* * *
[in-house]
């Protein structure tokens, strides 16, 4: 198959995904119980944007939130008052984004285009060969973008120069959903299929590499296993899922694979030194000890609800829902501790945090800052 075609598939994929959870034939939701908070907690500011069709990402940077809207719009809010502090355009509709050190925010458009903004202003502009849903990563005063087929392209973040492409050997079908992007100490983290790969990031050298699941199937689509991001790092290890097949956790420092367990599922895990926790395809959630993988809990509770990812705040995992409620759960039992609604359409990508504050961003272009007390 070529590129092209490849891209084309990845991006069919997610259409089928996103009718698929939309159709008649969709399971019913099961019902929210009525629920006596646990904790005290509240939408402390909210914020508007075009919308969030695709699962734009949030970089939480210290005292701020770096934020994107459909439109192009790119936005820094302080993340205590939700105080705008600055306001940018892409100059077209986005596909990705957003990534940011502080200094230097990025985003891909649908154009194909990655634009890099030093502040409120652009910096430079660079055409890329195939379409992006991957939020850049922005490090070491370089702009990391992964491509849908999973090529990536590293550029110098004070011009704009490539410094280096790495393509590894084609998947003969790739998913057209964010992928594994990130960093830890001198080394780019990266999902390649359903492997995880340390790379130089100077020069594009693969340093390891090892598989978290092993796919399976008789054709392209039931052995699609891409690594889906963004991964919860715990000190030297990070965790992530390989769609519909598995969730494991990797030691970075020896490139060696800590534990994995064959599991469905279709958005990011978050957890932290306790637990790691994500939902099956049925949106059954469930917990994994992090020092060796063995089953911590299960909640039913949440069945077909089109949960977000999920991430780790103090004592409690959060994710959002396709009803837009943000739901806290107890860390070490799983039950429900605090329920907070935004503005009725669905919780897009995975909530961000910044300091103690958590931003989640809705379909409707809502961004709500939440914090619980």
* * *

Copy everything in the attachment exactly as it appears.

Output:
[in-house]
């Protein structure tokens, strides 16, 4: 198959995904119980944007939130008052984004285009060969973008120069959903299929590499296993899922694979030194000890609800829902501790945090800052 075609598939994929959870034939939701908070907690500011069709990402940077809207719009809010502090355009509709050190925010458009903004202003502009849903990563005063087929392209973040492409050997079908992007100490983290790969990031050298699941199937689509991001790092290890097949956790420092367990599922895990926790395809959630993988809990509770990812705040995992409620759960039992609604359409990508504050961003272009007390 070529590129092209490849891209084309990845991006069919997610259409089928996103009718698929939309159709008649969709399971019913099961019902929210009525629920006596646990904790005290509240939408402390909210914020508007075009919308969030695709699962734009949030970089939480210290005292701020770096934020994107459909439109192009790119936005820094302080993340205590939700105080705008600055306001940018892409100059077209986005596909990705957003990534940011502080200094230097990025985003891909649908154009194909990655634009890099030093502040409120652009910096430079660079055409890329195939379409992006991957939020850049922005490090070491370089702009990391992964491509849908999973090529990536590293550029110098004070011009704009490539410094280096790495393509590894084609998947003969790739998913057209964010992928594994990130960093830890001198080394780019990266999902390649359903492997995880340390790379130089100077020069594009693969340093390891090892598989978290092993796919399976008789054709392209039931052995699609891409690594889906963004991964919860715990000190030297990070965790992530390989769609519909598995969730494991990797030691970075020896490139060696800590534990994995064959599991469905279709958005990011978050957890932290306790637990790691994500939902099956049925949106059954469930917990994994992090020092060796063995089953911590299960909640039913949440069945077909089109949960977000999920991430780790103090004592409690959060994710959002396709009803837009943000739901806290107890860390070490799983039950429900605090329920907070935004503005009725669905919780897009995975909530961000910044300091103690958590931003989640809705379909409707809502961004709500939440914090619980």